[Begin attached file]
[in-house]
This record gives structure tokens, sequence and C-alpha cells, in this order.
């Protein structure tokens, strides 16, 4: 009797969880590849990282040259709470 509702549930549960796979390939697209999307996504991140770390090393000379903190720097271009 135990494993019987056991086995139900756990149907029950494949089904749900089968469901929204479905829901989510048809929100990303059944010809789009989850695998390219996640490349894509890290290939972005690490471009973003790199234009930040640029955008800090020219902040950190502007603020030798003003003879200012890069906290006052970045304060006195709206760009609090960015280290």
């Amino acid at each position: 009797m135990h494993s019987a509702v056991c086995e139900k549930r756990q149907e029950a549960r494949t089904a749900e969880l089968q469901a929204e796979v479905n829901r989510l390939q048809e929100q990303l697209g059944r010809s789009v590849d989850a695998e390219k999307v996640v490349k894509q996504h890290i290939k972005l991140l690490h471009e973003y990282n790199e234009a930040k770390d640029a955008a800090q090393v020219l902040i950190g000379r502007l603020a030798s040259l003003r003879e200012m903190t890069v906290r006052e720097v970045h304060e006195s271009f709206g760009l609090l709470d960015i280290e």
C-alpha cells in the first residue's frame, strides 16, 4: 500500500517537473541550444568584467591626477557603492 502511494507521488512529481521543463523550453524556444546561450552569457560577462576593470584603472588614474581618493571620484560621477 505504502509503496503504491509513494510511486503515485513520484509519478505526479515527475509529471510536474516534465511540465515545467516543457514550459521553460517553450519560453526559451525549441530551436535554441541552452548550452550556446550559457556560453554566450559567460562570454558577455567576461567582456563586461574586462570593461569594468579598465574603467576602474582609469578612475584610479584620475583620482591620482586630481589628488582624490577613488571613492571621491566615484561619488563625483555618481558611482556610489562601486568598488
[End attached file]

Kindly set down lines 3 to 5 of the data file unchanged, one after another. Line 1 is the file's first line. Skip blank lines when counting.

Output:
């Protein structure tokens, strides 16, 4: 009797969880590849990282040259709470 509702549930549960796979390939697209999307996504991140770390090393000379903190720097271009 135990494993019987056991086995139900756990149907029950494949089904749900089968469901929204479905829901989510048809929100990303059944010809789009989850695998390219996640490349894509890290290939972005690490471009973003790199234009930040640029955008800090020219902040950190502007603020030798003003003879200012890069906290006052970045304060006195709206760009609090960015280290």
């Amino acid at each position: 009797m135990h494993s019987a509702v056991c086995e139900k549930r756990q149907e029950a549960r494949t089904a749900e969880l089968q469901a929204e796979v479905n829901r989510l390939q048809e929100q990303l697209g059944r010809s789009v590849d989850a695998e390219k999307v996640v490349k894509q996504h890290i290939k972005l991140l690490h471009e973003y990282n790199e234009a930040k770390d640029a955008a800090q090393v020219l902040i950190g000379r502007l603020a030798s040259l003003r003879e200012m903190t890069v906290r006052e720097v970045h304060e006195s271009f709206g760009l609090l709470d960015i280290e």
C-alpha cells in the first residue's frame, strides 16, 4: 500500500517537473541550444568584467591626477557603492 502511494507521488512529481521543463523550453524556444546561450552569457560577462576593470584603472588614474581618493571620484560621477 505504502509503496503504491509513494510511486503515485513520484509519478505526479515527475509529471510536474516534465511540465515545467516543457514550459521553460517553450519560453526559451525549441530551436535554441541552452548550452550556446550559457556560453554566450559567460562570454558577455567576461567582456563586461574586462570593461569594468579598465574603467576602474582609469578612475584610479584620475583620482591620482586630481589628488582624490577613488571613492571621491566615484561619488563625483555618481558611482556610489562601486568598488